Windjammer festival marks a beautiful moment in Baltimore music

August 31, 2015

Not one for trite banter between songs, Beach House singer and keyboardist Victoria Legrand captured the overarching feeling of Saturday’s first-ever Windjammer music festival with a question.

“Are you feeling the Maryland love?” Legrand asked the sold-out Pier Six Pavilion crowd about halfway through the band’s set. “You’re in Baltimore now.”

If anyone in the crowd failed to feel the positivity pulsating throughout the outdoor venue, we should pity their numbness. They failed to grasp the magnitude of the evening.

To appreciate Windjammer – a concept brainstormed by the talent on the bill, and a concert whose entire proceeds are being donated to the Living Classrooms Foundation and Kenny Liner’s Believe in Music program, the acts said on stage – was to appreciate a significant and inspiring piece of Baltimore’s music scene.

Chances are those types described above were few and far between, because the entire day felt like a joyous celebration of artists who have been increasingly championed across the world, but needed a hometown show that properly reflected how far they have come. Dan Deacon, Beach House and Future Islands – the night’s headliners – have toured relentlessly and released high-quality records since establishing Baltimore as their homebase in the past dozen years.

A culmination of sorts, Windjammer finally quantified the sum of the acts- years of determination and hard work on a local level. Everyone at Pier Six Pavilion was aware and proud of where the foundations were laid.

Windjammer felt overdue, but the timing was important. After the April death of Freddie Gray and the riots that followed, a dialogue began among Baltimore musicians about their roles in the city and what they could do to help. Members of Future Islands – along with local artists like Caleb Stine, Jana Hunter, Katrina Ford and others – collaborated with the students in the Believe in Music program to record “Believe in Baltimore.” Deacon and Beach House wanted to help, too, which led to the festival.
The artists addressed the underlying issues of race and class in their own ways. Deacon, a master of unifying audiences, had the crowd hold hands and raise their arms together, and asked everyone to remember that the homeless and less fortunate are human beings, and that they are often treated poorly simply for existing. Legrand similarly asked for cognizance of others.

Musically, the night felt special, too, with each artist showcasing the reasons they’ve been able to turn their niche art into full-fledged careers.

Future Islands closed the night with a triumphant, hour-long set that inspired let-it-all-hang-out dancing in the seats and lawn. After the synthpop act blossomed last year, driven largely by the breakthrough single ‘Seasons (Waiting on You),’ to see Future Islands in Baltimore remains a privilege. One of music’s most charismatic performers today, singer Sam Herring deployed his arsenal of meme-able dance moves – the full-body roll, the alternating kick-outs, the ‘Letterman’ two-step.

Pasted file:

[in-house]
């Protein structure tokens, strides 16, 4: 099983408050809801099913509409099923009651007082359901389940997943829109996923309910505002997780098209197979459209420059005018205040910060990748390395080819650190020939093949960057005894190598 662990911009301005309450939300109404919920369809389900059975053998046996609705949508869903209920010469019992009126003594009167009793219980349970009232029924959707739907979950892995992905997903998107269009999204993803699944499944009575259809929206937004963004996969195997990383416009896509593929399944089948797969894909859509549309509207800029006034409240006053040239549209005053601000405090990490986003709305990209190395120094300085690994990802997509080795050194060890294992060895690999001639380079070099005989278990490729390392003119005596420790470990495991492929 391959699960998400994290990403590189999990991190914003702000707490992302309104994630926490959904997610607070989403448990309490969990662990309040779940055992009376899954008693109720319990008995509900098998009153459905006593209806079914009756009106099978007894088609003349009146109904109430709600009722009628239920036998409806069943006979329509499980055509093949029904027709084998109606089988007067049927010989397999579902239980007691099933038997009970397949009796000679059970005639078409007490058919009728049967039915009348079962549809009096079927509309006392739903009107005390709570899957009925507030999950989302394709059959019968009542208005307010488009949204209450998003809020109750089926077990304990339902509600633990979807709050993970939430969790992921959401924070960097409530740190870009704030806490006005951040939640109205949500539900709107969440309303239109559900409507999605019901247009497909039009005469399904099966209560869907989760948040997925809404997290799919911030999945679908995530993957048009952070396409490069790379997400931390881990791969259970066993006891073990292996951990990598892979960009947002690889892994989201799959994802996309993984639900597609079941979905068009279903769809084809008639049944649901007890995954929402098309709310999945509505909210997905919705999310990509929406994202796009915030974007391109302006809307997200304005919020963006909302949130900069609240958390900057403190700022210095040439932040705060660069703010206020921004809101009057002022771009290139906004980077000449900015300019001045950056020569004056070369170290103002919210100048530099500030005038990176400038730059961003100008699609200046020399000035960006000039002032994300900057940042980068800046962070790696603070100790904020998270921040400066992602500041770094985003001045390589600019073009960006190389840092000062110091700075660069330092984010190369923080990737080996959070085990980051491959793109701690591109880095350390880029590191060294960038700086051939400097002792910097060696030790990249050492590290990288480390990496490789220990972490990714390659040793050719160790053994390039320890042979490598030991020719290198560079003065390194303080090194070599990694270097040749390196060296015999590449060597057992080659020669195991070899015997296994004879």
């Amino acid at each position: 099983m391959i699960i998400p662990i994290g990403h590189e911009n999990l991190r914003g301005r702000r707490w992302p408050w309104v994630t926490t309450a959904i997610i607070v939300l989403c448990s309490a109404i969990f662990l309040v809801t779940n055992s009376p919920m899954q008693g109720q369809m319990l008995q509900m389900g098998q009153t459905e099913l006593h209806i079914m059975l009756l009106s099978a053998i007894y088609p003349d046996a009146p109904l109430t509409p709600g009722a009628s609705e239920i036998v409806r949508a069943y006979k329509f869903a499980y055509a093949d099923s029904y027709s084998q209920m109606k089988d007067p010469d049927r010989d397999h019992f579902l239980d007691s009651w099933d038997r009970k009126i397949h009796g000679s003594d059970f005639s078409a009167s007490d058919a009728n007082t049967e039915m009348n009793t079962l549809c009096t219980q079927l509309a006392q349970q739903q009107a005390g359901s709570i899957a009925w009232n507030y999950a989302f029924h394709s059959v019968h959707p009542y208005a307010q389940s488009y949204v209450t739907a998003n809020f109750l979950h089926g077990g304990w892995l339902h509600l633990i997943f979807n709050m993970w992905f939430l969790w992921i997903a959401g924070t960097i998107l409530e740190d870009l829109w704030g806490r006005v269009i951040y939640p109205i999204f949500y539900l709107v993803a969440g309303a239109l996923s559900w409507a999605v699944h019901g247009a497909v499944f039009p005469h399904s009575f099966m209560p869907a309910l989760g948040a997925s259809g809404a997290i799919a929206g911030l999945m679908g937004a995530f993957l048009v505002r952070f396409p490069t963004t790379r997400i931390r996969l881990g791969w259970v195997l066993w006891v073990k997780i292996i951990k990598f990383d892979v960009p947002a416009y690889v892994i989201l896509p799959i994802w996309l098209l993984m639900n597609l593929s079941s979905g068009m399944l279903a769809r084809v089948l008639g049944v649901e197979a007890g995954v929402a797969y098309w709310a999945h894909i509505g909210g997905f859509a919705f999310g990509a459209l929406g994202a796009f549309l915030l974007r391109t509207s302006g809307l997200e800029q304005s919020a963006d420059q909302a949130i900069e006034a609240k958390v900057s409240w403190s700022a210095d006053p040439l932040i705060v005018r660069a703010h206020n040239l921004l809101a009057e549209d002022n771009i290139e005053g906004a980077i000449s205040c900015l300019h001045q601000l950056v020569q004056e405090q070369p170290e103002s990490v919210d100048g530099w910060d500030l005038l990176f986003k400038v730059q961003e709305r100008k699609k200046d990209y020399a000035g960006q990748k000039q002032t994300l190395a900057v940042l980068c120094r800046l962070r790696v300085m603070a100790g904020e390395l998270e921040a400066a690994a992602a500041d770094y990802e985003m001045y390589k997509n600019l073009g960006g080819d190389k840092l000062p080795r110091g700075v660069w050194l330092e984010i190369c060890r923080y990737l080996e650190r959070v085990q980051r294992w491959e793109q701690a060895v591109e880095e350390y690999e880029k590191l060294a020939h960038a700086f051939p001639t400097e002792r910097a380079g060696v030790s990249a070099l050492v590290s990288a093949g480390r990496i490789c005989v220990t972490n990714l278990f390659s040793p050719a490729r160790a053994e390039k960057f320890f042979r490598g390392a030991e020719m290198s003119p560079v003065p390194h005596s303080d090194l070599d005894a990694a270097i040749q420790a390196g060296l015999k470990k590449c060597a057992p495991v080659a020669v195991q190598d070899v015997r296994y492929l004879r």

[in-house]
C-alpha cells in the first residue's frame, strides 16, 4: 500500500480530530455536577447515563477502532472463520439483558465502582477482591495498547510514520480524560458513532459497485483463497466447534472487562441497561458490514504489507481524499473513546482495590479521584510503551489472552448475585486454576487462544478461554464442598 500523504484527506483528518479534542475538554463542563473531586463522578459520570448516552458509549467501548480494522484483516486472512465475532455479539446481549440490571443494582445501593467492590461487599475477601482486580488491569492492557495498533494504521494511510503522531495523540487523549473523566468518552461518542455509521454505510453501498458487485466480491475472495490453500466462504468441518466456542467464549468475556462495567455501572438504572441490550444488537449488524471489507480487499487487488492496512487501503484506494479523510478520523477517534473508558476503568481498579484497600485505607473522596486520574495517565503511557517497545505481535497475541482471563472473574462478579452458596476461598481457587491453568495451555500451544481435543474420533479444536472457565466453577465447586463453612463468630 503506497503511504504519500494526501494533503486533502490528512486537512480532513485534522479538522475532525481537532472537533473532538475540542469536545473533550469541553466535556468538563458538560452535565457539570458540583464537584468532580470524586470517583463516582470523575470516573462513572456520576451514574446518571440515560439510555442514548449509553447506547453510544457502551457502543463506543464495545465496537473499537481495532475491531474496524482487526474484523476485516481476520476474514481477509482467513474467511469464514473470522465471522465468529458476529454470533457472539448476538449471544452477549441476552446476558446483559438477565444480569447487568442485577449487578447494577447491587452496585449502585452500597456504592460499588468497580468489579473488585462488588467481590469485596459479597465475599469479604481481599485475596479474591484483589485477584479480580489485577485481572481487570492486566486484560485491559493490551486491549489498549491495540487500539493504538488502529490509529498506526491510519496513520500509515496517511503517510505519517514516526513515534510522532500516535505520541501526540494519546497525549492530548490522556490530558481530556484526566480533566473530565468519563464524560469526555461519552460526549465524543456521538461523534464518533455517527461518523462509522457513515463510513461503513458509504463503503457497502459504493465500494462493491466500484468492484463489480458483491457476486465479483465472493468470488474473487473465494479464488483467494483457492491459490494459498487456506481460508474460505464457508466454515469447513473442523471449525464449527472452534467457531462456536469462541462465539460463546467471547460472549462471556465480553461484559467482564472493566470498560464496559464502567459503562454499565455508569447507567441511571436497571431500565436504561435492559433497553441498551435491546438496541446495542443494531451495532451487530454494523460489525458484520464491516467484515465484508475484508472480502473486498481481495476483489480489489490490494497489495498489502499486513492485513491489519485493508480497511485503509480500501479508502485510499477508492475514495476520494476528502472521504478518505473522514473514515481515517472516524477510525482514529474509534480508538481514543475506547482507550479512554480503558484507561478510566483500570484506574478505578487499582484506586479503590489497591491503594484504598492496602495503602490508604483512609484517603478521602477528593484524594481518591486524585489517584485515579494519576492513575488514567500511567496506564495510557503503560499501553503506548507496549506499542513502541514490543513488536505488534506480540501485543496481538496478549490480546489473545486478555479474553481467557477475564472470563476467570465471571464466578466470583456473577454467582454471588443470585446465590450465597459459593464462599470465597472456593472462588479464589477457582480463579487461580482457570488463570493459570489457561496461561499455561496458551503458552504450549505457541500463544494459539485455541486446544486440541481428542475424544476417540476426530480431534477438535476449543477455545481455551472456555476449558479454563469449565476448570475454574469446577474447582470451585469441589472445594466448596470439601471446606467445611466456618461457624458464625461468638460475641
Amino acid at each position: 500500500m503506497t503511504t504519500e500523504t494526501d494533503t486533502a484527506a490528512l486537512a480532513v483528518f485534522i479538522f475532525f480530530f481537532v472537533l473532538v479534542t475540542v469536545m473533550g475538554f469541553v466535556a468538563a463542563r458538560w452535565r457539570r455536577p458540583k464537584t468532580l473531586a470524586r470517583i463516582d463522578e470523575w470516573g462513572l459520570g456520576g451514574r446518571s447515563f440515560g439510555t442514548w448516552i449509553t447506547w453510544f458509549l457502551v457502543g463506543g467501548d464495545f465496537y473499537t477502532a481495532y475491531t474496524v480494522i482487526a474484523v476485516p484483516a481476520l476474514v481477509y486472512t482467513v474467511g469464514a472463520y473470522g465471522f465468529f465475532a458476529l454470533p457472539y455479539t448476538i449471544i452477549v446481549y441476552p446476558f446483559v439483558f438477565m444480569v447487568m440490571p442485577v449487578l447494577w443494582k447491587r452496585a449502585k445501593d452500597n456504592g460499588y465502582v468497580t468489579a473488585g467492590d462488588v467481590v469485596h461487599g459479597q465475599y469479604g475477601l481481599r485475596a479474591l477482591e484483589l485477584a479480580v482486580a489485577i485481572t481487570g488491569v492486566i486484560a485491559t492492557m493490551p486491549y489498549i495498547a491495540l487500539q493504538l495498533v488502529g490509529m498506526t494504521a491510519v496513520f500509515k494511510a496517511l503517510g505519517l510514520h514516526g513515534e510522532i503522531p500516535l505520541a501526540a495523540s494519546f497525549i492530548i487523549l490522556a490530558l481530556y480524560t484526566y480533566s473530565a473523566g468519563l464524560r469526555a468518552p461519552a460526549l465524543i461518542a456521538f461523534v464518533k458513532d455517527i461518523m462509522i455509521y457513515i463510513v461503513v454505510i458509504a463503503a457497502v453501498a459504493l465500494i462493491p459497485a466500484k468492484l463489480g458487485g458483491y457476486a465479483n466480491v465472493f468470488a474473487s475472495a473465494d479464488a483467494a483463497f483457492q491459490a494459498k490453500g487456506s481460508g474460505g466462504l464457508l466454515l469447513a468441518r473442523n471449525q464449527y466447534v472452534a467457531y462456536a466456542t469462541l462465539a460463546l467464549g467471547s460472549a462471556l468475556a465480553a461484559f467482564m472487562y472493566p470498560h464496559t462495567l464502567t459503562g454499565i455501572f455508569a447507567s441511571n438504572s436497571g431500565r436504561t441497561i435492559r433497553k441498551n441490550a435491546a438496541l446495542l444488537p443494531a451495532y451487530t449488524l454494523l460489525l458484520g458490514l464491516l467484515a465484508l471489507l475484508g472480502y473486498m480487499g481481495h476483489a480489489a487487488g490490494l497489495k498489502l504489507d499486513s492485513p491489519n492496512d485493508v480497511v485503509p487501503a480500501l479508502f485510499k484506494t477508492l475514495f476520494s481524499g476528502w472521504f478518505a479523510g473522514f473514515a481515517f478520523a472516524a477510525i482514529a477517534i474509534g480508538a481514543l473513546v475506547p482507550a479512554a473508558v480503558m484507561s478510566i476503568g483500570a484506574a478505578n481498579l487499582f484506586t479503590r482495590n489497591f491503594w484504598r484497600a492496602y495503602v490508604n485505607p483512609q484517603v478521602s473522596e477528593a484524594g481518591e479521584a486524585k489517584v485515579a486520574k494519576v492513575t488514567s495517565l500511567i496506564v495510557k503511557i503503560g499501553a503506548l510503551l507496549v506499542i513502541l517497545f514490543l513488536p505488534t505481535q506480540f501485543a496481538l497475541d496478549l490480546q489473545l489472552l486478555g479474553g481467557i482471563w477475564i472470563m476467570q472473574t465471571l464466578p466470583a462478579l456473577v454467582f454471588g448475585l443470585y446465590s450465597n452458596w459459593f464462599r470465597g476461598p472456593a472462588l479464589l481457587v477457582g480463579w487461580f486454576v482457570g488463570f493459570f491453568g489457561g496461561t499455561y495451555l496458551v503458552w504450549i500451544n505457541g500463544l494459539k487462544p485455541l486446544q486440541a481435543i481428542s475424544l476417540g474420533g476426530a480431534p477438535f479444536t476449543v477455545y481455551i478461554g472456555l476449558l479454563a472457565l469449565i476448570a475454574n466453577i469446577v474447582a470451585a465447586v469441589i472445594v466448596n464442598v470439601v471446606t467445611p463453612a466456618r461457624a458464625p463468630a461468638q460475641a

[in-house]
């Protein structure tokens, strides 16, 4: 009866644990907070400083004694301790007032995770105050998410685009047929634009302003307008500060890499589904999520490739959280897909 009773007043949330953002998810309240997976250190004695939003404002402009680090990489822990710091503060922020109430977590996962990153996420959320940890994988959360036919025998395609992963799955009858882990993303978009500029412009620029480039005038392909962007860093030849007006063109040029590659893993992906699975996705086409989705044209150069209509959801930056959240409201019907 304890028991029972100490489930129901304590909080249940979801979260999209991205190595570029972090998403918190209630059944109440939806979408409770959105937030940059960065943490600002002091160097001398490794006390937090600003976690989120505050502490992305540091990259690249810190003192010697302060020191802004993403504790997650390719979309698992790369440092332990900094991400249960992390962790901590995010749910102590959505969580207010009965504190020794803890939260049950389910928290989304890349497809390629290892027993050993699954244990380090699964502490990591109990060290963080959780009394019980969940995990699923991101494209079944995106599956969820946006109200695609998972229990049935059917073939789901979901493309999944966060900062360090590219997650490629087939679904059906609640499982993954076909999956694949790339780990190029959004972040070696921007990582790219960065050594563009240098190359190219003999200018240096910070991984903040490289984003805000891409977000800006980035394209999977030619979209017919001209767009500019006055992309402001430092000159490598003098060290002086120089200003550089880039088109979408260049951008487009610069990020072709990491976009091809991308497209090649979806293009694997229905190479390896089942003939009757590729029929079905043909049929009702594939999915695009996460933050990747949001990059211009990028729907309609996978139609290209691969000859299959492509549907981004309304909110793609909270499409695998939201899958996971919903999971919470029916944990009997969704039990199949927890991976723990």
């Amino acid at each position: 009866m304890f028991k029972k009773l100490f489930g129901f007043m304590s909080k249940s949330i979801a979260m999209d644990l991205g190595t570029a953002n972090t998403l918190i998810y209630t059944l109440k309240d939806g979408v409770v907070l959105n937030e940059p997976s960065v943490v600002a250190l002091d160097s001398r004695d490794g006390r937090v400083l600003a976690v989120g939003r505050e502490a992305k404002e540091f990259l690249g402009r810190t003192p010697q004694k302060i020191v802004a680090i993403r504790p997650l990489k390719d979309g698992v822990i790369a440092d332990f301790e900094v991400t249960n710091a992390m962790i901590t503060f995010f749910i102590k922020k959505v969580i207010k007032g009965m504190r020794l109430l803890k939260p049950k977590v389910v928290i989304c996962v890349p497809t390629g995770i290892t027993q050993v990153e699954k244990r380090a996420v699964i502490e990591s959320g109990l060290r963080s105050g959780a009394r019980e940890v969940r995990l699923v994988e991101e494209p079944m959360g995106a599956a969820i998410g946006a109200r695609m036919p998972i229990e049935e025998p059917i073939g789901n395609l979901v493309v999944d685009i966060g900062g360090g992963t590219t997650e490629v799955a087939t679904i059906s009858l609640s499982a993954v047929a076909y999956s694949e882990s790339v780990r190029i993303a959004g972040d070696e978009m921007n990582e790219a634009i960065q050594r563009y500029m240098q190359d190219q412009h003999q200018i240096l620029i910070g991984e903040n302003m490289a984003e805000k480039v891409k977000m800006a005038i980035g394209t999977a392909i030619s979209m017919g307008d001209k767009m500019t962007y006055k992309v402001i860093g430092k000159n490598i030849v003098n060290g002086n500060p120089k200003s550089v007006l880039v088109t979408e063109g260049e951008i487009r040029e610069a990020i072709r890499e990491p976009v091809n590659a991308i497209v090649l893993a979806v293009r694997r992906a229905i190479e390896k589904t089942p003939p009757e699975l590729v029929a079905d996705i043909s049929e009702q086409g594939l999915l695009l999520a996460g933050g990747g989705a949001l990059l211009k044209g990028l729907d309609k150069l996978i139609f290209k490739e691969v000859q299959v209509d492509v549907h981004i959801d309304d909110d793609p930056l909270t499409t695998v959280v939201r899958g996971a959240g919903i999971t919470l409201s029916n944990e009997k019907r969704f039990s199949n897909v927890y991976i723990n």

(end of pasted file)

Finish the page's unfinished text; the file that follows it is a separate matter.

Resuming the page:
Future Islands have conquered some of the world’s biggest festival stages recently, including England’s Glastonbury, but the singer made it clear none of the recent success would have been possible without Baltimore. Herring also took the time to thank Deacon for inspiring the group to move from North Carolina to Baltimore years ago.

“Without Dan Deacon, I don’t know where we’d be,’ Herring said.

Beach House appropriately took the stage soon after the sun went down. The duo of Legrand and guitarist Alex Scally – with a touring bassist and drummer – played highlights from 2010’s ‘Teen Dream,’ 2012’s ‘Bloom’ and “Depression Cherry,” the group’s just-released fifth album. In the calm, open air, the songs sounded huge, just like the emotional wallop they often reveal. The band finished with recent single ‘Sparks’ against the soft glow of a red-orange backdrop, hypnotically meshing sound with sight.

Noting it was his first performance with seats in a long time, Deacon focused on songs from his last album, February’s ‘Gliss Riffer.’His set of electronically contorted, blissed-out pop songs felt like the clearest distillation yet of Deacon’s appeal, especially when he brought out a lively horns section for ‘Feel the Lightning’ and ‘When I was Done Dying.’

Other Baltimore acts played earlier in the day, including recent Beach House tourmates Romantic States, Bond St. District (the hip-hop duo of DDm and producer Paul Hutson) and post-punk duo Ed Schrader’s Music Beat. There were also DJ sets from Jason Willett, Matmos’ M.C. Schmidt, Book of Morrin, Big Party and James Nasty.

Windjammer was practically flawless, and one of the most beautiful nights for the city’s arts scene in recent memory. If the festival happens again, the only way to improve it would be to include even more local artists of color and varying genres to better reflect the eclecticism of Baltimore’s continuously thriving music scene.

The crowd on Saturday night already seemed ready for it, passionately dancing to James Nasty’s set of Baltimore Club classics before Future Islands took the stage. On so many levels, the night was Baltimore through and through – resourceful, charmingly loose, impressively artful and the type of fun that makes a smile impossible to suppress. For many reasons, we should hope it happens again soon.